This browser is supported only in Windows 10 and above.


“Greenberg,” a W.C. Fields for our time.

“Greenberg,” a W.C. Fields for our time. (photo)

Posted by on

He called himself “The Great Man,” and — especially in the ’30s — W.C. Fields was just that. In a series of misanthropic comedies, Fields repeatedly professed his dislike of children and wives and his love of booze. There was more to him than that, of course — 1934’s “The Old Fashioned Way” is a rare tender crack in the facade, and one of his best vehicles — but that’s who he was on-screen most of the time, and audiences loved him for it.

He was, in short, an “asshole.” As is Ben Stiller’s “Greenberg,” in the charge most commonly levied against Noah Baumbach’s fantastically empathetic portrait of the misanthrope as self-defeating, self-depleting maniac. There are meaningful differences, of course: the contours of Fields’ movies always put him in the right, the lone sane voice in a wilderness of ninnies and hysterics.

This isn’t how “Greenberg” works. As in “The Squid and the Whale” and “Margot At The Wedding,” Noah Baumbach isn’t inviting us to titter in approval — something that should’ve been obvious to most viewers. And yet there are complaints left and right that we’re being invited to watch someone so repugnant he isn’t worth the time of day. Which isn’t right.

03252010_greenberg.jpgThe real Fields wore himself out: his nose got bigger and redder, the DTs started kicking in, and he died of a stomach hemorrhage at age 66. “Greenberg,” it’s true, is softer: Stiller does not look like he’s been knocking back the whiskey as often as he does on-screen. Much of what he says is biliously hilarious — but almost all of it is bilious, if not outright hateful.

But there’s no indication that we’re supposed to admire this or adopt his worldview; to anyone that’s not an angry teenager, it’s perfectly obvious what’s going on here. Much of the critical response, though, proves something else entirely: the role of beloved curmudgeon simply isn’t an option anymore in America. You have to undercut it with an essentially good-natured vigor (like Vince Vaughn) or really commit to it in such a way that you go from making people uncomfortable to just shocking them into laughter (like a lot of Billy Bob Thornton’s grumpy roles). But try to empathize with the asshole (even as you acknowledge he sometimes has a point), and watch out.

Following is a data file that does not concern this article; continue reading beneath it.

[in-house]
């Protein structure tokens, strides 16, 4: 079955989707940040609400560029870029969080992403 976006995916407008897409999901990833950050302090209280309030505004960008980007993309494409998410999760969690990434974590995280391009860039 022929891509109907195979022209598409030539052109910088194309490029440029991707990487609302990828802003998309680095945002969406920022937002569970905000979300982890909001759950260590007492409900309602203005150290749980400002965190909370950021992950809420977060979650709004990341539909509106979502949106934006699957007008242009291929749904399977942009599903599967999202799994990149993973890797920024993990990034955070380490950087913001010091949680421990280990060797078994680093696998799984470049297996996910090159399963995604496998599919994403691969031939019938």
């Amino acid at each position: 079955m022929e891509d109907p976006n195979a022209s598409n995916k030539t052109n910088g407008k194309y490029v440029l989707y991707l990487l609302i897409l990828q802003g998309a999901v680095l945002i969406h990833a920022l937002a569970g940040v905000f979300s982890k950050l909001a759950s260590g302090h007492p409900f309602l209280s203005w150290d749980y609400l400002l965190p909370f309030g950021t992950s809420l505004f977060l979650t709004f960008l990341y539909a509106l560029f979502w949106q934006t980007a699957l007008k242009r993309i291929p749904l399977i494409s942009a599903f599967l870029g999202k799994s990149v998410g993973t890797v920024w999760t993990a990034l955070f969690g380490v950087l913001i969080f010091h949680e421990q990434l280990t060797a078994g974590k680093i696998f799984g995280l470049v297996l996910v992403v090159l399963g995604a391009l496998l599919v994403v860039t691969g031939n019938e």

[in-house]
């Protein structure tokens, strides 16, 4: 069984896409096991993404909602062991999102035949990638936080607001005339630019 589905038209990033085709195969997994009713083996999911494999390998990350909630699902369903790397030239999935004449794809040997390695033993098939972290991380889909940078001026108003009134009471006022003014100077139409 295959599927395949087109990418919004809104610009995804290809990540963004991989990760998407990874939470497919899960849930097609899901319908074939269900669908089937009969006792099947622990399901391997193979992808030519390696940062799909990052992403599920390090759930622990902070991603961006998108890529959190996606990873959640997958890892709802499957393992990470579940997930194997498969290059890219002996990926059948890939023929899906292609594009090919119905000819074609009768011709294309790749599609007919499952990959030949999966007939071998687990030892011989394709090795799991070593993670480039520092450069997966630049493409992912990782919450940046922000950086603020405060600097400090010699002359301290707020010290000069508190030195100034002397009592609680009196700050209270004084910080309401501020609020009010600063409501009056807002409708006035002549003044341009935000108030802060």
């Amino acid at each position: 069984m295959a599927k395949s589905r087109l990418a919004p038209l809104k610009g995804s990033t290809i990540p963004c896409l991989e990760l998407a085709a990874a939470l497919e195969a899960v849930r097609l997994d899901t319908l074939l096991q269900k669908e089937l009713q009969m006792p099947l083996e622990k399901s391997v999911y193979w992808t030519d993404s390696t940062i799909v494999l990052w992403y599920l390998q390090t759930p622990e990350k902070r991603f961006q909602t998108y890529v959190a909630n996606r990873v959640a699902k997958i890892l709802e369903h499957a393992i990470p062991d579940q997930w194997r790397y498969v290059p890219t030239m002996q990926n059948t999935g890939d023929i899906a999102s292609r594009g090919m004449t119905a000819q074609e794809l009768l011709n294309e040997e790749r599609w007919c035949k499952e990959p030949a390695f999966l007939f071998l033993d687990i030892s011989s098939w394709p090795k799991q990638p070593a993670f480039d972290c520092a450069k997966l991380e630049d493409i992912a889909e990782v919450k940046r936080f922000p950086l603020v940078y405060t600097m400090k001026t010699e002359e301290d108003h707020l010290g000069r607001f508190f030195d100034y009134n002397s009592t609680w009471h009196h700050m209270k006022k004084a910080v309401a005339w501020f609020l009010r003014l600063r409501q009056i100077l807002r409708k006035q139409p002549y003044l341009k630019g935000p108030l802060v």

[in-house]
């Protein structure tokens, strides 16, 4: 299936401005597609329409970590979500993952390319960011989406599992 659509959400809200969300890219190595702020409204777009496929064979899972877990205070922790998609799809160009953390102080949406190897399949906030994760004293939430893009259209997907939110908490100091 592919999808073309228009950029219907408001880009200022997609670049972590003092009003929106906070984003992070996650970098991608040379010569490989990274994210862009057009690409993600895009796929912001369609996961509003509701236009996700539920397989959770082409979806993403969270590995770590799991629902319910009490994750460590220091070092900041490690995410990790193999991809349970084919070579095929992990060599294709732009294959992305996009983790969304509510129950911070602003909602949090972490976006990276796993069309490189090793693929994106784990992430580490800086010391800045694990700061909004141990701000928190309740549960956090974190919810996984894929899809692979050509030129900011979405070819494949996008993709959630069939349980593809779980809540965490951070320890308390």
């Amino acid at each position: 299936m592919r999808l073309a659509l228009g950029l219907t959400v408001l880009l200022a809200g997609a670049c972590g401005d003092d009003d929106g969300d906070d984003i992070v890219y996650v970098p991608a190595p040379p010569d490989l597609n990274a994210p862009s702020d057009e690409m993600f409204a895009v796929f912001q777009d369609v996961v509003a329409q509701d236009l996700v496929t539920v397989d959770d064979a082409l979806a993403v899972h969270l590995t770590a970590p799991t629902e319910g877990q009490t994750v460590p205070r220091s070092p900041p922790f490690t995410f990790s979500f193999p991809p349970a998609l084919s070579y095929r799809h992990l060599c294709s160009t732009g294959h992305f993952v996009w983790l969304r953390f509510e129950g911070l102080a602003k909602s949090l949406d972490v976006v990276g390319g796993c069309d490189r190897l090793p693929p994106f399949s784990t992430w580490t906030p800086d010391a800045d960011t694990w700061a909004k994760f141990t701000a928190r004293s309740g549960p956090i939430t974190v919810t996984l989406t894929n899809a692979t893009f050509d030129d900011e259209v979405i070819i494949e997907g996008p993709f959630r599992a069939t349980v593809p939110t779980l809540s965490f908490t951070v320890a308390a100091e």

[Photos: “The Man on the Flying Trapeze,” Universal Home Entertainment, 1935; “Greenberg,” Focus Features, 2010]

Watch More

The Best Of The Last

Portlandia Goes Out With A Bang

Posted by on

The end is near. In mere days Portlandia wraps up its final season, and oh what a season it’s been. Lucky for you, you can watch the entire season right now right here and on the IFC app, including this free episode courtesy of Subaru.

But now, let’s take a moment to look back at some of the new classics Fred and Carrie have so thoughtfully bestowed upon us. (We’ll be looking back through tear-blurred eyes, but you do you.)

Couples Dinner

It’s not that being single sucks, it’s that you suck if you’re single.

Cancel it!

A sketch for anyone who has cancelled more appointments than they’ve kept. Which is everyone.

Forgotten America

This one’s a “Serial” killer…everything both right and wrong about true crime podcasts.

Wedding Planners

The only bad wedding is a boring wedding.

Disaster Hut

It’s only the end of the world if your doomsday kit doesn’t include rosé.

Catch up on Portlandia’s final episodes on demand and at

Watch More

Your Portlandia Personality Test

The New Portlandia Webseries Is Going Your Way

Posted by on

Carrie and Fred understand that although we have so much in common, we’re each so beautifully unique and different. To help us navigate those differences, Portlandia has found an easy and honest way to embrace our special selves in the form of a progressive new traffic system: a specific lane for every kind of driver. It’s all in honor of the show’s 8th and final season, and it’s all presented by Subaru.

Ready to find out who you really are? Match your personality to a lane and hop on the expressway to self-understanding.

Lane 10: Trucks Piled With Junk

Your junk is falling out of your trunk. Shake a tail light, people — this lane is for you.

Lane 33: Twins

You’re like a Gemini, but waaaay more pedestrian. Maybe you and a friend just wear the same outfits a lot. Who cares, it’s just twinning enough to make you feel special.

Lane 27: Broken Windows

Bad luck follows you around and everyone knows it. Your proverbial seat is always damp from proverbial rain. Is this the universe telling you to swallow your pride? Yes.

Lane 69: Filthy Cars

You’re all about convenience. Getting your car washed while you drive is a no-brainer.

Lane 43: Newly Divorced Singles

It’s been a while since you’ve driven alone, and you don’t know the rules of the road anymore. What’s too fast? What’s too slow? Are you sending the right signals? Don’t worry, the breakdown lane is nearby if you need it.

Still can’t find a lane to match your personality? Check out all the videos here. And see the final season of Portlandia this spring on IFC.

Watch More

Last-Minute Holiday Gift Guide

Hits from the '80s are on repeat all Christmas Eve and Day on IFC.

Posted by on
GIFs via Giphy, Photos via The Everett Collection

Watch More